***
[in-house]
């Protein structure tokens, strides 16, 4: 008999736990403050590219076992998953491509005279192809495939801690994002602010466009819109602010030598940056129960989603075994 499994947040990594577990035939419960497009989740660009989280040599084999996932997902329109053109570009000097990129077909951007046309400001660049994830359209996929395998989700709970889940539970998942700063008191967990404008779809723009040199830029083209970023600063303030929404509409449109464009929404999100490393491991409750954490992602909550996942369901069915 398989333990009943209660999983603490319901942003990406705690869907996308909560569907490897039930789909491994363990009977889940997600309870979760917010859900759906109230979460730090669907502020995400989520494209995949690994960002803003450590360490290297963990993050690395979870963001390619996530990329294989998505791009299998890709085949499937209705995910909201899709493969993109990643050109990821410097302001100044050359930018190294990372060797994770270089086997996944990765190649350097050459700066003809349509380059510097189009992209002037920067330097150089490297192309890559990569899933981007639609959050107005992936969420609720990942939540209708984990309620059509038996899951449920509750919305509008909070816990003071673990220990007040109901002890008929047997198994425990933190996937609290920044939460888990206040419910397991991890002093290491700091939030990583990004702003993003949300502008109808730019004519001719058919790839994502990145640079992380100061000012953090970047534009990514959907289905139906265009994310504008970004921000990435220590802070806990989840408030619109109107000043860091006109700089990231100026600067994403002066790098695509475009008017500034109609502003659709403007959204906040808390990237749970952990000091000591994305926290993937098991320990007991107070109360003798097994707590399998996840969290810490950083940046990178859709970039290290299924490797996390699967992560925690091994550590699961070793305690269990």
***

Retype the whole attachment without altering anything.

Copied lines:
[in-house]
């Protein structure tokens, strides 16, 4: 008999736990403050590219076992998953491509005279192809495939801690994002602010466009819109602010030598940056129960989603075994 499994947040990594577990035939419960497009989740660009989280040599084999996932997902329109053109570009000097990129077909951007046309400001660049994830359209996929395998989700709970889940539970998942700063008191967990404008779809723009040199830029083209970023600063303030929404509409449109464009929404999100490393491991409750954490992602909550996942369901069915 398989333990009943209660999983603490319901942003990406705690869907996308909560569907490897039930789909491994363990009977889940997600309870979760917010859900759906109230979460730090669907502020995400989520494209995949690994960002803003450590360490290297963990993050690395979870963001390619996530990329294989998505791009299998890709085949499937209705995910909201899709493969993109990643050109990821410097302001100044050359930018190294990372060797994770270089086997996944990765190649350097050459700066003809349509380059510097189009992209002037920067330097150089490297192309890559990569899933981007639609959050107005992936969420609720990942939540209708984990309620059509038996899951449920509750919305509008909070816990003071673990220990007040109901002890008929047997198994425990933190996937609290920044939460888990206040419910397991991890002093290491700091939030990583990004702003993003949300502008109808730019004519001719058919790839994502990145640079992380100061000012953090970047534009990514959907289905139906265009994310504008970004921000990435220590802070806990989840408030619109109107000043860091006109700089990231100026600067994403002066790098695509475009008017500034109609502003659709403007959204906040808390990237749970952990000091000591994305926290993937098991320990007991107070109360003798097994707590399998996840969290810490950083940046990178859709970039290290299924490797996390699967992560925690091994550590699961070793305690269990």